The two major streets at the center of the image are, at the left, Idell Street and, to its right, Jeffries Avenue.  A small stand of dark green trees where Avenue 26 merged into San Fernando Road and the area where to the right with a larger group of trees is what was for a few decades from about 1960 to 1990, the well-known Lawry’s California Center.

Today, the complex is the Los Angeles River Center and Gardens, a facility dedicated to the renewal (untaming?) of the river and where exhibits, educational gatherings, community events and other programs are held and where several non-profit organizations have offices, including the National Park Service, Los Angeles Conservation Corps and Friends of the Los Angeles River.

At the upper left is part of the Mt. Washington neighborhood, where, the year after this photo was taken, the Southwest Museum of the American Indian, now part of the Autry Museum of the American West, was opened by its eccentric and visionary founder, Charles F. Lummis.  Lummis’ hand-built residence, El Alisal, now a city park, was at the upper center of the photo.  Further off are the San Rafael Hills between Glendale and Eagle Rock on the west and Pasadena on the east and, beyond that, at the upper left a bit of the San Gabriel Mountains, providing a rugged backdrop to a very interesting image of a growing part of Los Angeles from just more than a century ago.

Here is a Google Maps view of the general area.

UPDATE, 23 October 2023:  Thanks to Andy Broomell, who sent in this comment about the image and even provided an annotated version of it showing some of the principal streets for better identification:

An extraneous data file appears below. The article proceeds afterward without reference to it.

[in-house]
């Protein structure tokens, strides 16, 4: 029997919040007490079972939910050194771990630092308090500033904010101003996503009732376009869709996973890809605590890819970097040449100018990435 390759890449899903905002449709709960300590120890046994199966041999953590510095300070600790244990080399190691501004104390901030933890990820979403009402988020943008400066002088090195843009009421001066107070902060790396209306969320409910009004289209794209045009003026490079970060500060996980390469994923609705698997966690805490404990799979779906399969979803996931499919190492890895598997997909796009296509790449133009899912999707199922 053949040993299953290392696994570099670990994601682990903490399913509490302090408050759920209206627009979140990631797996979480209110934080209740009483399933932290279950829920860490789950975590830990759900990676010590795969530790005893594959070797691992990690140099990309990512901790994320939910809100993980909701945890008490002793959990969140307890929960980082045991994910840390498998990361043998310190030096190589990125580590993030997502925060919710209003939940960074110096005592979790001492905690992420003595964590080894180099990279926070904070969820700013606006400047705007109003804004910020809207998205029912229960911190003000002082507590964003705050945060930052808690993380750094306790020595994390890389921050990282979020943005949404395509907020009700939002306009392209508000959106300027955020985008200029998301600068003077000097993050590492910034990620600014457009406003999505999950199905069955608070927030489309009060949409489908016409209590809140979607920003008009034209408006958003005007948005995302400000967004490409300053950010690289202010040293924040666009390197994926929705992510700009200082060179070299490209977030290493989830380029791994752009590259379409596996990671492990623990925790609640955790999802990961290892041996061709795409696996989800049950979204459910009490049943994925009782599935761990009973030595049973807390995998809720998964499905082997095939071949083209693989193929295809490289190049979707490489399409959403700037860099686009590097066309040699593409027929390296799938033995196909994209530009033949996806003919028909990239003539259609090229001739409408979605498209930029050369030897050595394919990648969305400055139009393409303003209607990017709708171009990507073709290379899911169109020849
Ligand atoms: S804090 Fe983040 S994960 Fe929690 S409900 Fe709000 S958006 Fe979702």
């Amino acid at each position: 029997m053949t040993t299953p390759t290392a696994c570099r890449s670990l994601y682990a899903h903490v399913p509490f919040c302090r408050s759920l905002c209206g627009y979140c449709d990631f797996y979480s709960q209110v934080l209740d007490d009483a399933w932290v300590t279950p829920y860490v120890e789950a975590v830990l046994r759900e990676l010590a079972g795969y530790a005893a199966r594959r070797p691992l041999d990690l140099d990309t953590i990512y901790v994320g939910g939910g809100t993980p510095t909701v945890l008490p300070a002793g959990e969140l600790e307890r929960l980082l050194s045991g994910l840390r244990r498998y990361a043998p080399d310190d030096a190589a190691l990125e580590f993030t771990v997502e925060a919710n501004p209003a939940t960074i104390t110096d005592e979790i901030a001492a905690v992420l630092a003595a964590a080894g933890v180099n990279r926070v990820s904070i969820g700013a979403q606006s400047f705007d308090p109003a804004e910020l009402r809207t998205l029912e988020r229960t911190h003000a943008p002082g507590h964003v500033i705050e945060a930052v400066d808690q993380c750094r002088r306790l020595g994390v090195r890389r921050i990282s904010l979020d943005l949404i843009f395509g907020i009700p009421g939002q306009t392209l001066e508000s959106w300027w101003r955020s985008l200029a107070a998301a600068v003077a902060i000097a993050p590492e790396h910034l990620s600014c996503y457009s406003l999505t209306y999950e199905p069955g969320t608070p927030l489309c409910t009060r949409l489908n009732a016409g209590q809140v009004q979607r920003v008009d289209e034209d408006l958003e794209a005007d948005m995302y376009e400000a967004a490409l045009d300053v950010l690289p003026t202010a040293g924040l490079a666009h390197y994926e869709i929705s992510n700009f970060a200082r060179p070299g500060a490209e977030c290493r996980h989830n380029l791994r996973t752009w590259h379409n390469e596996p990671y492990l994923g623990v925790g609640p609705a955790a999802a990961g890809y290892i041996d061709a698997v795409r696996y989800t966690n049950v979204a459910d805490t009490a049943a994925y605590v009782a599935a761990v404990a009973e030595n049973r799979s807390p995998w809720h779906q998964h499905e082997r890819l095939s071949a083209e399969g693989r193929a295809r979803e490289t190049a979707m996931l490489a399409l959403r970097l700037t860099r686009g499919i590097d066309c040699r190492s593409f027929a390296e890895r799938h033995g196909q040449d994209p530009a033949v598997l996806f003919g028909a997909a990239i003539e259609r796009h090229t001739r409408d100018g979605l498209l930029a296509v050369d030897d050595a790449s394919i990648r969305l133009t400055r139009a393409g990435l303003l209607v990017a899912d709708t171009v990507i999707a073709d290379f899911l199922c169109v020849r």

The photo wasn’t taken from Buena Vista Point, but rather somewhere near Point Grand View, perhaps even from the area that later collapsed in the 1937 landslide. In present day, my guess is that the closest POV would be the picnic tables located at 34.081089, -118.22913 (or somewhere along that ridge).

When it comes to the roads, it’s a little confusing at first because it’s very different than present day. It took me a while to figure out what I was seeing. The main road coming in from the right is not Avenue 26, but rather Avenue 20, which these days is renamed as part of San Fernando Road and includes the roundabout (which would be at the right side of the photo, with the old Dayton bridge coming in from the lower right on a curve).

The prominent road coming towards us in the middle of the picture is Huron, which today is mostly replaced by the Home Depot parking lot and the 5 overpass. Which means the road on the upper left is Jeffries and the one on the right is Dayton (present day Figueroa).

The bridge that’s easily visible over the Arroyo Seco would be Avenue 26, and barely visible in the distance is a rail crossing aligned with Cypress. Avenue 20 in the foreground would’ve also crossed the Arroyo Seco out of frame right.

2 thoughts

  1. Can we identify the Arroyo bridgeworks on the upper right? The Salt Lake line to Glendale seems to be around a bend and a streetcar bridge may be lower out of view. So is this one an auto road crossing?

  2. Hi Al, thanks for your question and, hopefully, someone out there who well knows this area of Los Angeles might have an answer. Given the time period and the growing use of the automobile, it makes sense that the bridge could have been for that purpose. There was a major flood the following year that did a great deal of damage along the Arroyo, so it may have been washed out.